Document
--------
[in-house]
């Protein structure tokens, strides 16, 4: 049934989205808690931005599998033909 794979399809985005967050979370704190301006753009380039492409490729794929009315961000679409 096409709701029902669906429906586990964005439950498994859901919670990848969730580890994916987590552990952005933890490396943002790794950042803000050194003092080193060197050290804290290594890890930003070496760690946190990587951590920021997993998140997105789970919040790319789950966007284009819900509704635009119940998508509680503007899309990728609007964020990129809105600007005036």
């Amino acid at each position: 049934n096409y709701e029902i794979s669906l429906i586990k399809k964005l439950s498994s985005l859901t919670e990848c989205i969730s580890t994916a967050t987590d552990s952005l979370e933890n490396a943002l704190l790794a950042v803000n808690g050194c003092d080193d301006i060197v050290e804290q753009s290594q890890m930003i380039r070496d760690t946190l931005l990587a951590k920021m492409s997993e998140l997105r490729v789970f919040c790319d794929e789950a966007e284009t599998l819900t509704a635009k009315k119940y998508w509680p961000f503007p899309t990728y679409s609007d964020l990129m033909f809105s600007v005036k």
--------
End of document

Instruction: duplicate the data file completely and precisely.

[in-house]
């Protein structure tokens, strides 16, 4: 049934989205808690931005599998033909 794979399809985005967050979370704190301006753009380039492409490729794929009315961000679409 096409709701029902669906429906586990964005439950498994859901919670990848969730580890994916987590552990952005933890490396943002790794950042803000050194003092080193060197050290804290290594890890930003070496760690946190990587951590920021997993998140997105789970919040790319789950966007284009819900509704635009119940998508509680503007899309990728609007964020990129809105600007005036």
């Amino acid at each position: 049934n096409y709701e029902i794979s669906l429906i586990k399809k964005l439950s498994s985005l859901t919670e990848c989205i969730s580890t994916a967050t987590d552990s952005l979370e933890n490396a943002l704190l790794a950042v803000n808690g050194c003092d080193d301006i060197v050290e804290q753009s290594q890890m930003i380039r070496d760690t946190l931005l990587a951590k920021m492409s997993e998140l997105r490729v789970f919040c790319d794929e789950a966007e284009t599998l819900t509704a635009k009315k119940y998508w509680p961000f503007p899309t990728y679409s609007d964020l990129m033909f809105s600007v005036k």